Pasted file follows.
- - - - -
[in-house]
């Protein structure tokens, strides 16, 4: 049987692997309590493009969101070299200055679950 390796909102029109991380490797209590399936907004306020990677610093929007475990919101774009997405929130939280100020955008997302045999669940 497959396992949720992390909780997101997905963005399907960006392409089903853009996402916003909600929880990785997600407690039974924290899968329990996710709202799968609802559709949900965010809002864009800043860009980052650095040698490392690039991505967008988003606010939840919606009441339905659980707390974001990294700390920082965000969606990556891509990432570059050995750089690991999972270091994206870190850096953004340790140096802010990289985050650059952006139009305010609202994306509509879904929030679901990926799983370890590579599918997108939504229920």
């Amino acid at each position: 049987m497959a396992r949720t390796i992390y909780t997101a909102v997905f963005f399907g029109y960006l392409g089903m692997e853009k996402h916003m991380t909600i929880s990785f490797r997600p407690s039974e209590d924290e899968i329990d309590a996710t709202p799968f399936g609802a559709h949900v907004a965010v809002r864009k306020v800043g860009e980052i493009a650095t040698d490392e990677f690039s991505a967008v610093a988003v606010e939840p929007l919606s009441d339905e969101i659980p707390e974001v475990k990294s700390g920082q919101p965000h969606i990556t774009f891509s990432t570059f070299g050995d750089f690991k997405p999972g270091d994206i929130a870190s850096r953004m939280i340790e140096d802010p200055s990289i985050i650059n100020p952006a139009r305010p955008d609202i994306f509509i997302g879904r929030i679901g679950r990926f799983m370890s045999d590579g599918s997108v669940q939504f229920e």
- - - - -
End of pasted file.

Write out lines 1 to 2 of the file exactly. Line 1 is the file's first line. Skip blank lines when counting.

[in-house]
């Protein structure tokens, strides 16, 4: 049987692997309590493009969101070299200055679950 390796909102029109991380490797209590399936907004306020990677610093929007475990919101774009997405929130939280100020955008997302045999669940 497959396992949720992390909780997101997905963005399907960006392409089903853009996402916003909600929880990785997600407690039974924290899968329990996710709202799968609802559709949900965010809002864009800043860009980052650095040698490392690039991505967008988003606010939840919606009441339905659980707390974001990294700390920082965000969606990556891509990432570059050995750089690991999972270091994206870190850096953004340790140096802010990289985050650059952006139009305010609202994306509509879904929030679901990926799983370890590579599918997108939504229920």